A short breather

A lot of you might know the situation. You’re bored, you’re not feeling too well mentally and you’re left  alone with  your thoughts, pondering, chewing over every single thing that flows through that mind of  yours. Well, there are  different ways to deal with these kind of moments but before we head to those  methods let’s first explain the  situation a bit.

First of all, life isn’t a straight line, it has ups and downs. You cannot simply have ups or downs all the  time, even in  a general good time of your life with lots of ups, you might still have some downs but due  to the many ups, they  have less impact or are less severe. This is why people with depressions often  feel as if they never are happy. They do have ups, but they’re either so few in numbers or simply done  have enough impact to make any significance in the emotional experience of the person.

Okay, so we have ups and downs, and we can’t simply count periods as all ups or downs. So one could become very rational and make happiness into a mathematical equation.

Happiness(t) = wx(t) –vy(t)

W = number of good experiences.
x = general impact of good experiences
v = number of bad experiences
y = general impact of bad experiences
t = time

There even was a philosopher, Bentham, who thought happiness could be measured and that humans live for their pursuit of happiness, equating everything happening in their life to this pursuit.

Too bad, it doesn’t work like this either because our mind might be slightly rational, our feelings aren’t and sometimes we can get hit in the gut by a bad feeling coming out of nowhere. Those cheap shots are triggered by unconscious thoughts unsettling you because they have a bad connotation somewhere in your mental health.


‘So why the whole introduction into this thinking?’ you might be thinking. In these types of moments, what you’d best do is first realize that this is just a temporal setback, it’s not permanent. Yes you might be feeling a bit down for a moment but it always goes back up! First of try controlling your thoughts, don’t let them spiral into the abyss of negativity. Second of all, less thinking, more feeling! Once you stop letting your thoughts influence your feeling, you’ll calm down. Breath in two seconds through your nose, breath out four seconds through your mouth. Feel the air captivate you, fill your entire body. Shut down your thinking and reside in your feeling, the touch of your skin with the floor, the air softly breezing through your hair. Feels good doesn’t it? Don’t go panicking and go in break-down mode. It’s not bad to have these moments, they remind you that you’re alive, that you’re in need of grounding, of going back to your feeling, from time to time. They can be seen as checkpoints, to stand still for a moment and assess our lives. It only becomes a problem if you keep standing still and let yourself be shut down by anxiety and fear.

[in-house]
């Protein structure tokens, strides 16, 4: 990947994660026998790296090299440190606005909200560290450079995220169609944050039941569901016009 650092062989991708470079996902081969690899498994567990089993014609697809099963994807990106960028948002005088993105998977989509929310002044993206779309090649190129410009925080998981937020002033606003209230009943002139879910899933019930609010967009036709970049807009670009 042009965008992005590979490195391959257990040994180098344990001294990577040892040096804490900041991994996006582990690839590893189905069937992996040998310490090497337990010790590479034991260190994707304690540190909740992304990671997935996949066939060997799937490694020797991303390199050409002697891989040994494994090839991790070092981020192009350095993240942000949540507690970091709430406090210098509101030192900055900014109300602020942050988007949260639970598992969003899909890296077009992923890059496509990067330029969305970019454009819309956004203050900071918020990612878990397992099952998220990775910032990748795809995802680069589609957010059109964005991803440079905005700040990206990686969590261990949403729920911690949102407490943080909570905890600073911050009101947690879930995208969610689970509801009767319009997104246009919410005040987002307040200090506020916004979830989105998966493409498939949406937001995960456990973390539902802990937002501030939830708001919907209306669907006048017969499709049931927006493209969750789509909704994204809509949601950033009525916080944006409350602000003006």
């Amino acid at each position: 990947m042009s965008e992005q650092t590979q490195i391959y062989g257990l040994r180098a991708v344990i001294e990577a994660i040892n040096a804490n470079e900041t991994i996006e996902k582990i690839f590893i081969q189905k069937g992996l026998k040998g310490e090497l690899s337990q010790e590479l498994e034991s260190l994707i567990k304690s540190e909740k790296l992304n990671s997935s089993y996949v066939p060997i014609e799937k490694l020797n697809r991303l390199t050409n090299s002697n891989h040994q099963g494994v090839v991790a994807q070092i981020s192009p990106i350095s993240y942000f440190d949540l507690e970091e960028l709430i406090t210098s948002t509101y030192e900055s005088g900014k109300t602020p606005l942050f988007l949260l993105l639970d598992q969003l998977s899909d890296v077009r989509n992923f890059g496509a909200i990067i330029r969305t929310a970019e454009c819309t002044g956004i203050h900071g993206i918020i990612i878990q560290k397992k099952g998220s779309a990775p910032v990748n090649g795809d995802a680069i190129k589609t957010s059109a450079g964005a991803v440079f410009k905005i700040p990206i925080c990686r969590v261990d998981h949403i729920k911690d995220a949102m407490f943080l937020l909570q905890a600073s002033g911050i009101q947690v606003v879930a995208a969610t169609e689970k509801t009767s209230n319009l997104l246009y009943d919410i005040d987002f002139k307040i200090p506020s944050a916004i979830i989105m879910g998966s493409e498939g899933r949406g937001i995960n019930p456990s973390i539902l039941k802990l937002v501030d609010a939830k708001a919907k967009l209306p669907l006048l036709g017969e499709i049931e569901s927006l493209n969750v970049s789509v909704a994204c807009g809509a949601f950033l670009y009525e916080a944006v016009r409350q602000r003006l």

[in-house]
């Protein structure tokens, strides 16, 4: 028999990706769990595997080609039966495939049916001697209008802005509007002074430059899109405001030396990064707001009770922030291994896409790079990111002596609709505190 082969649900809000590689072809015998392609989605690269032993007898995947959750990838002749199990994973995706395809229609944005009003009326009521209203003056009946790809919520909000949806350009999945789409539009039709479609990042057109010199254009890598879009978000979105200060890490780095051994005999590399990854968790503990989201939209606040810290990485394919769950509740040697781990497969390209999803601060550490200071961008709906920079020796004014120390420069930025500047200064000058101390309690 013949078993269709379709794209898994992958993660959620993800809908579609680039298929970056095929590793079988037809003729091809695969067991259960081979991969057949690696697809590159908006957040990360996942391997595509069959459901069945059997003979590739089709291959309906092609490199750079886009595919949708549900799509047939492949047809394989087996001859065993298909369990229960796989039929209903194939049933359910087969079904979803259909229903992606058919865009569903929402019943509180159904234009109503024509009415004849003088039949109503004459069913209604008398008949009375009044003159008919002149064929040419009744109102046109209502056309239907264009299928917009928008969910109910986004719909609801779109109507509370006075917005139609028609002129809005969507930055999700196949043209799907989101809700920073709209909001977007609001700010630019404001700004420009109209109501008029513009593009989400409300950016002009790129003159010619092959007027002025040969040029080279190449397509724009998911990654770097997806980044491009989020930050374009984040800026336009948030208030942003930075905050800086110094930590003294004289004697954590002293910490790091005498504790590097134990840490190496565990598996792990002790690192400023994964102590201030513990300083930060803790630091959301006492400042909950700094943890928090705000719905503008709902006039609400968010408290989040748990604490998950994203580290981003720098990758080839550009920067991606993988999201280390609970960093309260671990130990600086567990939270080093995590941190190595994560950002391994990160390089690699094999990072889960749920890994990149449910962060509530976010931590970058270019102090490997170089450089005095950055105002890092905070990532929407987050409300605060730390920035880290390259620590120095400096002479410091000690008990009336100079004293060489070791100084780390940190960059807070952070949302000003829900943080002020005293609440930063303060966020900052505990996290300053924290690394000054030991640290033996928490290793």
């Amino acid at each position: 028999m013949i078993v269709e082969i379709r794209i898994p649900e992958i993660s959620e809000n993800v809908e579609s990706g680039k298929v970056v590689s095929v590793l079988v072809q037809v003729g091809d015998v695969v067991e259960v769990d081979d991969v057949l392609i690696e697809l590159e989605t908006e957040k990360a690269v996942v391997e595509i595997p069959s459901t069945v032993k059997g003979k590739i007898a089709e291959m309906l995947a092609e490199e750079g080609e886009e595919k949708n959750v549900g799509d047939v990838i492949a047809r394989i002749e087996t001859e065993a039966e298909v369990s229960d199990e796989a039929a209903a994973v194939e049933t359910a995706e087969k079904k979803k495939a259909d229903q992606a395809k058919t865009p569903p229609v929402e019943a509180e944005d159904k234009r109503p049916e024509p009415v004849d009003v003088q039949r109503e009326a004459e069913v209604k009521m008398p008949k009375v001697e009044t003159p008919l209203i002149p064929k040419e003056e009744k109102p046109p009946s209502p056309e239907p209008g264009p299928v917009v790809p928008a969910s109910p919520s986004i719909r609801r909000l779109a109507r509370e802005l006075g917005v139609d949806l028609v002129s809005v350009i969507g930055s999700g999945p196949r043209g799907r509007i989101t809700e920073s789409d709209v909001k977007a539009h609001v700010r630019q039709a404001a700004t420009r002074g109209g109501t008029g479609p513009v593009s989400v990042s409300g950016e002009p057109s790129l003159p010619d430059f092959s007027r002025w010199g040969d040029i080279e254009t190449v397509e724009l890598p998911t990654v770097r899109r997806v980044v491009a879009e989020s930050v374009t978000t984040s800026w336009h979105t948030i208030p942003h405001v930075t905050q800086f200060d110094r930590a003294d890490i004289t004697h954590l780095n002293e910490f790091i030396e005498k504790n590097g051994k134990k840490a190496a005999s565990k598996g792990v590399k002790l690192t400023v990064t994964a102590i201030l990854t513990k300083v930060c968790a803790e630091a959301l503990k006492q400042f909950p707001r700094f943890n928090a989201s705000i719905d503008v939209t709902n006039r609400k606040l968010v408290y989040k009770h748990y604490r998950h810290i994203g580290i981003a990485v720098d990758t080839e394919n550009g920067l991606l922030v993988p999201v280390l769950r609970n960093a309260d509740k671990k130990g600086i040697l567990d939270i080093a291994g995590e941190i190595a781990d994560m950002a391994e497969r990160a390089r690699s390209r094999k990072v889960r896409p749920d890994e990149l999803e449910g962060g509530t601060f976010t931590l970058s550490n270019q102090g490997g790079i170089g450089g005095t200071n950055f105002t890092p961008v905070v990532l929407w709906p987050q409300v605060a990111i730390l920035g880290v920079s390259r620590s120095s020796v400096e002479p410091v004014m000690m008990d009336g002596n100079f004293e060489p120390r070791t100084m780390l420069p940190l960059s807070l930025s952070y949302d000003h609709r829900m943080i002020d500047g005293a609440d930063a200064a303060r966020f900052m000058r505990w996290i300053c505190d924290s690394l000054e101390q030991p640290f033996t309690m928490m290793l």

Mindfulness is regarded as a mental technique but should more be seen as a way of living and thinking.
If you often feel these kinds of stress moments, these anxiety attacks, I’d advise you to check it out!

After thinking night after night for over ten years, these are thought structures I have set up about my perception of the world. It’s very constructive and is structured upon the idea that there is no such thing as truth or false, right or wrong, only perception and that our perception creates the world as we perceive it.

Darth Laser

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